Personally, I want our political and religious leaders to aspire to be ethical, trustworthy, and decent individuals who will make every effort to be a servant of the public. Leaders are held to a higher standard of personal behavior when they seek public offices with civic and leadership responsibilities. Unfortunately, many leaders fall short of this expectation, particularly when their private-self is made public. Those of us who are not in the public eye also have private and public personas.
You may have read of Jerry Falwell Jr’s leave of absence from the Christian institution Liberty University, at the request of the board. The board asked him to take an indefinite leave of absence as the president and chancellor of the university following a questionable photo that was posted to Instagram. The photo shows Falwell with his pants unzipped and his arm around a young woman. Falwell defended himself by saying “It was all in good fun.” Many people believe the photo to be hypocritical and indecent, which is contrary to the school’s strong moral code of ethics.
Although our personality is relatively fixed, personalities are multifaceted. When at home we can let our guard down and express ourselves freely with immediate family members and trusted friends. Yet in public, we choose carefully how and what to reveal. It is normal and healthy to adapt to our environment and its expectations of us. We may speak differently when in the presence of our spouse, children, friends, co-workers, or our boss. We certainly should watch our behavior and speech when in the presence of cameras. We have aspects of ourselves that we do not like and try to hide from everyone, and perhaps even from ourselves.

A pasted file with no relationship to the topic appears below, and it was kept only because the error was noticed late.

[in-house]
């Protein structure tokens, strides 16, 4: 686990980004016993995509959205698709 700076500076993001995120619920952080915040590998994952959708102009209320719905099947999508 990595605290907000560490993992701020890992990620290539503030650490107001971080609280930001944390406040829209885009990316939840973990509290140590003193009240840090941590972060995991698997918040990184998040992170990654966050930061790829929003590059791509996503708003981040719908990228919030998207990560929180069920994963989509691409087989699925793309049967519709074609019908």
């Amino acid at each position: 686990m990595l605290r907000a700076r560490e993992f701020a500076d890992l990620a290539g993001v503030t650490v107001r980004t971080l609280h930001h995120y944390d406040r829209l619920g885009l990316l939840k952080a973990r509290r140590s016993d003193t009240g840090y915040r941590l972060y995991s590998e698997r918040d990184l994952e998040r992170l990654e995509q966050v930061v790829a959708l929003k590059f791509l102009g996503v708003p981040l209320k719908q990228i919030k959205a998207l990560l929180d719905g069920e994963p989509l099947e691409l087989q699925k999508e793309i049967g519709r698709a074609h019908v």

How much of ourselves should we reveal in personal relationships? Self-disclosure is necessary to build close relationships. As relationships grow closer, so does the amount of self-disclosure. People tend to share more when others share first. How we share, what we share, and when we share it are all factors that will influence our relationships. We will need feedback to determine whether we’ve shared too much.
In Japan, “Honne” is a person’s true feelings and desires. And “Tatemae” is the behavior and opinions one displays in public. According to Wikipedia, Honne may be contrary to what is expected by society or what is required according to one’s position and circumstances, and they are often kept hidden, except with one’s closest friends. Tatemae is what is expected by society and required according to one’s position and circumstances, and these may or may not match one’s Honne. In fact, there’s a quote attributed to the Japanese that there are three faces: “The first face, you show to the world. The second face, you show to your close friends and your family. The third face, you never show anyone. It is the truest reflection of who you are.” Each face reveals a different aspect of your character.
I encourage the use of self-reflection to better know yourself. What is your public face? What do you reveal to your family and closest friends? And finally, what character traits do you hide from others, even yourself?